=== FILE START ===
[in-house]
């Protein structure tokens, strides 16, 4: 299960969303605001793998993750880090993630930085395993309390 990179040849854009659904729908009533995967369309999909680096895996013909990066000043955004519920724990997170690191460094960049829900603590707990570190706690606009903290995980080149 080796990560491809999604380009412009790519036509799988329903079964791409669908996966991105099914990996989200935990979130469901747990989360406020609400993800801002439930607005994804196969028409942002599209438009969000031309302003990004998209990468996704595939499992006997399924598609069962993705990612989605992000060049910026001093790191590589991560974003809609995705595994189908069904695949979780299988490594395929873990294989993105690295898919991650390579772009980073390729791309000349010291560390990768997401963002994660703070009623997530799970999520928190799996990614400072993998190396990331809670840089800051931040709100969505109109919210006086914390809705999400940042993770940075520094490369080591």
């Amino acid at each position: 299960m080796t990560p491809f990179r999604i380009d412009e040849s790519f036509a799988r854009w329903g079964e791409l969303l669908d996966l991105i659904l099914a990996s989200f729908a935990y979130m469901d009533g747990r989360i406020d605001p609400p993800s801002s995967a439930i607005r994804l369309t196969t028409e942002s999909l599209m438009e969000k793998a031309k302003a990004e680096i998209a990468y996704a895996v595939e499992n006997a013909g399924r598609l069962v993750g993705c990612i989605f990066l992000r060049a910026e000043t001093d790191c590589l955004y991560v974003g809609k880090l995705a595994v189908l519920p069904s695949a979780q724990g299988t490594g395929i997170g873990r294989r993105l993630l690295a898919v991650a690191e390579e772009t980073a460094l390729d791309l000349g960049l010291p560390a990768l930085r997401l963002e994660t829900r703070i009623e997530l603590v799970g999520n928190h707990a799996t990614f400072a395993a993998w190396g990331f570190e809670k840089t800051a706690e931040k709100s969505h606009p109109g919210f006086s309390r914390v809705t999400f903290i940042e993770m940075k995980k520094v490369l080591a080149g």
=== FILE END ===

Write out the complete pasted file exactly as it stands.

[in-house]
């Protein structure tokens, strides 16, 4: 299960969303605001793998993750880090993630930085395993309390 990179040849854009659904729908009533995967369309999909680096895996013909990066000043955004519920724990997170690191460094960049829900603590707990570190706690606009903290995980080149 080796990560491809999604380009412009790519036509799988329903079964791409669908996966991105099914990996989200935990979130469901747990989360406020609400993800801002439930607005994804196969028409942002599209438009969000031309302003990004998209990468996704595939499992006997399924598609069962993705990612989605992000060049910026001093790191590589991560974003809609995705595994189908069904695949979780299988490594395929873990294989993105690295898919991650390579772009980073390729791309000349010291560390990768997401963002994660703070009623997530799970999520928190799996990614400072993998190396990331809670840089800051931040709100969505109109919210006086914390809705999400940042993770940075520094490369080591």
């Amino acid at each position: 299960m080796t990560p491809f990179r999604i380009d412009e040849s790519f036509a799988r854009w329903g079964e791409l969303l669908d996966l991105i659904l099914a990996s989200f729908a935990y979130m469901d009533g747990r989360i406020d605001p609400p993800s801002s995967a439930i607005r994804l369309t196969t028409e942002s999909l599209m438009e969000k793998a031309k302003a990004e680096i998209a990468y996704a895996v595939e499992n006997a013909g399924r598609l069962v993750g993705c990612i989605f990066l992000r060049a910026e000043t001093d790191c590589l955004y991560v974003g809609k880090l995705a595994v189908l519920p069904s695949a979780q724990g299988t490594g395929i997170g873990r294989r993105l993630l690295a898919v991650a690191e390579e772009t980073a460094l390729d791309l000349g960049l010291p560390a990768l930085r997401l963002e994660t829900r703070i009623e997530l603590v799970g999520n928190h707990a799996t990614f400072a395993a993998w190396g990331f570190e809670k840089t800051a706690e931040k709100s969505h606009p109109g919210f006086s309390r914390v809705t999400f903290i940042e993770m940075k995980k520094v490369l080591a080149g």